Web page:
One of the big safeguards for autonomous cars is a human backup driver. In most self-driving car trials, a human sits behind the wheel, ready to take back control if the car freaks out and doesn’t know what to do. But in practice, things don’t quite work out like that. Humans, says a new study from Stanford, are terrible at handling the sudden context change required to take over in an instant.
“Many people have been doing research on paying attention and situation awareness. That’s very important,” lead author Holly Russell told the Stanford University News. “But, in addition, there is this physical change and we need to acknowledge that people’s performance might not be at its peak if they haven’t actively been participating in the driving.”
Russell, of Stanford’s Dynamic Design Lab, sent participants around a 15-second course in Stanford’s autonomous test vehicle. They drove a loop, then let the car drive a loop, four times in total. Then the test began, and the drivers drove the course 10 more times, only when they took back control, the steering had been modified to simulate changes in sensitivity that occur at different speeds. For instance, you might haul the wheel around to make a small change while parking, but if you try that at highways speeds you’ll end up flipping onto the grass verge.
Drivers were warned before each change, but even then they had trouble readjusting. It took a few moments of wobbling to get accustomed with the new steering sensitivity. “Even knowing about the change, being able to make a plan and do some explicit motor planning for how to compensate,” said co-author Lane Harbott, “you still saw a very different steering behavior and compromised performance.”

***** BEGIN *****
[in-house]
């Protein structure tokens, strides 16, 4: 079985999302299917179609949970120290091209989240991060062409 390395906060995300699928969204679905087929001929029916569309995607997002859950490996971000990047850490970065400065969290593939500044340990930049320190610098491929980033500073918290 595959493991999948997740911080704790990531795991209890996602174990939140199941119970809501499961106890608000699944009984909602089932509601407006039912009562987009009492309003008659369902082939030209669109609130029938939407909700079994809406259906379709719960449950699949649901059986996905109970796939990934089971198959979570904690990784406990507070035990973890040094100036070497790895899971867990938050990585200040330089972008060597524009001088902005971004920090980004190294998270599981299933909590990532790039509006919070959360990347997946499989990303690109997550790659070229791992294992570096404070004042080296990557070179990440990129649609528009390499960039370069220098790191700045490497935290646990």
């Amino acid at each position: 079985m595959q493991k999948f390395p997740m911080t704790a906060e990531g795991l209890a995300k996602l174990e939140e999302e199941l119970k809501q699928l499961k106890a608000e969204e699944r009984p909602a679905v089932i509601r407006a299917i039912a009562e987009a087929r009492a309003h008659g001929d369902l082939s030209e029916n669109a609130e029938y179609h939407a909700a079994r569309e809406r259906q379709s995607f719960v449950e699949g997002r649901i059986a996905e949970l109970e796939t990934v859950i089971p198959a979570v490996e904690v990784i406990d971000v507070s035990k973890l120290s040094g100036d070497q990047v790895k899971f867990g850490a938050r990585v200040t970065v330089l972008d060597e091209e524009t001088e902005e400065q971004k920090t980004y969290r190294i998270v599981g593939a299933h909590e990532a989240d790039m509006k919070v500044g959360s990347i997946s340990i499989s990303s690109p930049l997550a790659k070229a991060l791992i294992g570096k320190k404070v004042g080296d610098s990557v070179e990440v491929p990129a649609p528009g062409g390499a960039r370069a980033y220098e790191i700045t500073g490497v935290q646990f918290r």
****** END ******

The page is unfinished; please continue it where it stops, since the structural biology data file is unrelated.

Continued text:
If you ever took the wheel for a moment while in the passenger seat, you’ll know how odd it is to suddenly be thrown into a new context while trying to drive. The big catch here is that an autonomous car is most likely to hand back control in an emergency situation, which is precisely when you don’t have a spare few moments to dither.
And this was just steering. In a real car on a real road, there are many more variables that would need to be assessed on takeover. Also remember that this was a controlled test, with the human drivers paying attention the whole time. Out on the real streets, human drivers already ignore the road ahead while they’re in charge of a vehicle, preferring to send a text or otherwise endanger the life of everyone around them. What will happen when the car drives itself? Do we really think that requiring a car to hand back control to a human driver in an emergency will work out well? What if the “driver” is pouring a coffee, or totally engrossed in reading a book? In the cases, even a confused car will do better than a surprised and panicked human.
It’s likely that human takeover will still be a requirement, if only because the alternative—full autonomous control with no backup—seems so scary. But while self-driving cars will get better and better as they log more miles, the handover will always be jeopardized by one weak element: the human driver. It’s impossible to predict what a person will do when tossed into the middle of a potential crash situation, but if we continue to insist on believing that people are capable of driving safely, we will have a lot of work to do.
“If someone is designing a method for automated vehicle handover, there will need to be detailed research on that specific method,” says Harbott. “This study is tip of an iceberg.”